In-depth introduction: Expected shortfall

Despite proposing to replace value-at-risk with expected shortfall, regulators want to retain VAR-based back-testing. That looks odd to some, but quants may provide a way out.


Eight years after the Basel Committee on Banking Supervision drew up the world's first international capital accord, the rules went through a significant revision. The Amendment to incorporate market risks, published in 1996, extended the framework to cover the trading book, and offered banks the choice of two approaches – a standardised framework or one based on the use of internal models. Value-at-risk was selected as the appropriate risk measure.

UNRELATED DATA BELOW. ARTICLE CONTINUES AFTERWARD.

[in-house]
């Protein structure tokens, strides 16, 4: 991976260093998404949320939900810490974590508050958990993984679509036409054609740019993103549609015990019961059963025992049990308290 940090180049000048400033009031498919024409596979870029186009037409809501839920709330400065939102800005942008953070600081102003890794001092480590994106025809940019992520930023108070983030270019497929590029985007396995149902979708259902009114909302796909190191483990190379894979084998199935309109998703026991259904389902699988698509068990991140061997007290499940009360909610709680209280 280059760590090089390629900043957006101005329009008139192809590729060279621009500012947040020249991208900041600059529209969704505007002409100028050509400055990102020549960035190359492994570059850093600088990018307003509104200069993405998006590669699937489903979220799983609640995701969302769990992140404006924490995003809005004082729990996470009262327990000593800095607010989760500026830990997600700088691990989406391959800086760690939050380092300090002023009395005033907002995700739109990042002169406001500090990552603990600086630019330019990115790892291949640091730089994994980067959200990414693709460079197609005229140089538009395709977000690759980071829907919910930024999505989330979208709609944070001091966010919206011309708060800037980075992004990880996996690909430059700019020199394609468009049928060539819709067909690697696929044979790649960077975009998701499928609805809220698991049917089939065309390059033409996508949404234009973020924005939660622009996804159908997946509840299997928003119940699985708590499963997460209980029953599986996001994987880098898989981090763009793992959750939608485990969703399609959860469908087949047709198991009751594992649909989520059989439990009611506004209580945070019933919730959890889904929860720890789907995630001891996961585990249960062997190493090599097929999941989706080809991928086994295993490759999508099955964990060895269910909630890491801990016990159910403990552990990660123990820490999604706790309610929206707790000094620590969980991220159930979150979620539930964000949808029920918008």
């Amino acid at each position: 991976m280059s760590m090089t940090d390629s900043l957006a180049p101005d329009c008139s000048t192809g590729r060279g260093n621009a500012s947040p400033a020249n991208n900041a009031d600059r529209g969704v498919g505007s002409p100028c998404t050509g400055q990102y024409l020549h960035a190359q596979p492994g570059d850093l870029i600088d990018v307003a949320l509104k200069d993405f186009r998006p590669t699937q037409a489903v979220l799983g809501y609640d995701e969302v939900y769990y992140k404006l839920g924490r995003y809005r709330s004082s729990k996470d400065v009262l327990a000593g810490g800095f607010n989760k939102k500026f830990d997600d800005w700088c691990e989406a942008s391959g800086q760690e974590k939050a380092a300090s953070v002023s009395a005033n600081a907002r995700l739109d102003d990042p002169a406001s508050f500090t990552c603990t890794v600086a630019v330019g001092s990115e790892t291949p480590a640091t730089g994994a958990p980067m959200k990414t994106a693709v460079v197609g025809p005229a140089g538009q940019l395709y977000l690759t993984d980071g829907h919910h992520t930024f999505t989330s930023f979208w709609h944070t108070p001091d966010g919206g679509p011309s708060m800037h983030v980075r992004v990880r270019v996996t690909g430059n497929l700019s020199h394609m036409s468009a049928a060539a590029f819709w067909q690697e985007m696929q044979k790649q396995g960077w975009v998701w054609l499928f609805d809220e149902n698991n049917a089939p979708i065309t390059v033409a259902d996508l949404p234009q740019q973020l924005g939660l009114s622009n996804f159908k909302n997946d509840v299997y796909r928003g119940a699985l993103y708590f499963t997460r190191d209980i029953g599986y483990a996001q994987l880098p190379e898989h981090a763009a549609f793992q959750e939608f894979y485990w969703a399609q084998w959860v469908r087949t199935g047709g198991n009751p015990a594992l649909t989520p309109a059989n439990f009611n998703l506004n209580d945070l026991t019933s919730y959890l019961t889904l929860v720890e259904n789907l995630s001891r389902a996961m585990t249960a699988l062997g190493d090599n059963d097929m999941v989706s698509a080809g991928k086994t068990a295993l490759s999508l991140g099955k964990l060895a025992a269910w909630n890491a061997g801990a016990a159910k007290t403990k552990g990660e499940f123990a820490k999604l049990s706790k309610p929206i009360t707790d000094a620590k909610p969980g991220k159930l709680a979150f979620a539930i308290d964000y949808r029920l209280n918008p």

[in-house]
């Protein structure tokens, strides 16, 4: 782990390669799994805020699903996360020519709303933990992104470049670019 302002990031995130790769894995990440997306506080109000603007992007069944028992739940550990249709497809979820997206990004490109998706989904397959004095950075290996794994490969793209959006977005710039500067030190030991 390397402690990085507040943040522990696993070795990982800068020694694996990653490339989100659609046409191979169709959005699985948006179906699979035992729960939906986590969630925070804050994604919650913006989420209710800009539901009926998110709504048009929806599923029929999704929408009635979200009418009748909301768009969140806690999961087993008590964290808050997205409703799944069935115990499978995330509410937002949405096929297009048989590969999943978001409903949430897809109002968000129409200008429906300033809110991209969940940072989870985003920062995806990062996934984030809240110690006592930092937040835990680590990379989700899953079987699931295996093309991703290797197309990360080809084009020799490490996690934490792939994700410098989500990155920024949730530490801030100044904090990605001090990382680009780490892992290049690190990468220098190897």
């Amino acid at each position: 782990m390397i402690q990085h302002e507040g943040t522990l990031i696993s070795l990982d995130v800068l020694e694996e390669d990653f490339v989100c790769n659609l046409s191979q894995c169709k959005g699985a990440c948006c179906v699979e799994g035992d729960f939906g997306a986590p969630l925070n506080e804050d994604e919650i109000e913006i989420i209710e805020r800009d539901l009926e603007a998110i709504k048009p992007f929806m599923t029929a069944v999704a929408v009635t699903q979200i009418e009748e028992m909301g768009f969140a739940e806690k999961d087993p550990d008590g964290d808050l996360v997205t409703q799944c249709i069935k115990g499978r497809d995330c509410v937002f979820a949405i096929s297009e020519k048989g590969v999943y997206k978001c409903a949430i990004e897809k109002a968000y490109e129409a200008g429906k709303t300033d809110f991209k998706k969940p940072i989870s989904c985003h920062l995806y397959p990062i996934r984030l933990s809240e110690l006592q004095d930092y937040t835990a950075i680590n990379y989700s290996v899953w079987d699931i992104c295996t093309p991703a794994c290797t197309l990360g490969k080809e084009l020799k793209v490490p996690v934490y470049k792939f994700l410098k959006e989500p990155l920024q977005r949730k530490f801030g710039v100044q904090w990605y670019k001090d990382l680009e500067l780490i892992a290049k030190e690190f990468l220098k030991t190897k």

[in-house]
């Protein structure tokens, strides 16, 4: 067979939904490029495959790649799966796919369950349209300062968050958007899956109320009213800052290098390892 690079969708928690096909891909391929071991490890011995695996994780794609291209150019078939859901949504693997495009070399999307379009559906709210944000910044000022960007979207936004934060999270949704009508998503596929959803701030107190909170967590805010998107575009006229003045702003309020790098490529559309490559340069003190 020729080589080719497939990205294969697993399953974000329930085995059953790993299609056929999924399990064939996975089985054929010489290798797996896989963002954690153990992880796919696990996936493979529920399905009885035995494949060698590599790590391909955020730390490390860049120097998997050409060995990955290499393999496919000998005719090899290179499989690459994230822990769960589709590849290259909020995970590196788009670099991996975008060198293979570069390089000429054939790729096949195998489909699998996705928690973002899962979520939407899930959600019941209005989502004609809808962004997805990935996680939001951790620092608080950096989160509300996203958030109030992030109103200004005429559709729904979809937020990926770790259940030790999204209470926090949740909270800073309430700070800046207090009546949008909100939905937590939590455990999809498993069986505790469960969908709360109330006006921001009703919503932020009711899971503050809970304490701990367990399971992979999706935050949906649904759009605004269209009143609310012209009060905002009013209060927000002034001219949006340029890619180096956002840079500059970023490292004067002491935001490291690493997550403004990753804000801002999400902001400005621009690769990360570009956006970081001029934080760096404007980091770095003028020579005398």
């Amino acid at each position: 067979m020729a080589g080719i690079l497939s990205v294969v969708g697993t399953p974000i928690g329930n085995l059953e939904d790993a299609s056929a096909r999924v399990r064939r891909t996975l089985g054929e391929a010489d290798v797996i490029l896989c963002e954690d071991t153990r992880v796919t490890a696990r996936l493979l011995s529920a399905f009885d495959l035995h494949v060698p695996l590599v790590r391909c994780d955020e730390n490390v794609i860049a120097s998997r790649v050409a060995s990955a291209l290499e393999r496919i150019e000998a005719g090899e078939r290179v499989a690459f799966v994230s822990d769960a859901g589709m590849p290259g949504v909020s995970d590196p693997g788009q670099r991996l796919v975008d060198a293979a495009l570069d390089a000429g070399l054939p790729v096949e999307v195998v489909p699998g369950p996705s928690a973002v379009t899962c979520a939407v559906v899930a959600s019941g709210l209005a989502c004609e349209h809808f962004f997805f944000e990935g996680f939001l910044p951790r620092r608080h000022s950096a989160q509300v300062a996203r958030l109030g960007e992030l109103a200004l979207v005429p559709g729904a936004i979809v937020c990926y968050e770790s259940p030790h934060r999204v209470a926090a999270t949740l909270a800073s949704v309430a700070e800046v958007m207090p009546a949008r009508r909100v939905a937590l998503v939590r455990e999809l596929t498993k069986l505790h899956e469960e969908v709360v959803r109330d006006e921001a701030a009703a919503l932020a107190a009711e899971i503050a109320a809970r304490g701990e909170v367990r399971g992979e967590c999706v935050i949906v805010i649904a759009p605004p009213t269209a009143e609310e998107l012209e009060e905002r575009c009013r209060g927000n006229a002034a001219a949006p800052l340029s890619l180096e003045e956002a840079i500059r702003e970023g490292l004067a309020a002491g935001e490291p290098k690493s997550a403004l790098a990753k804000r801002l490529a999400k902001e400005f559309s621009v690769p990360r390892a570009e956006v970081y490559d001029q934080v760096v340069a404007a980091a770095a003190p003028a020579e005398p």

Regulators anticipated problems with the new

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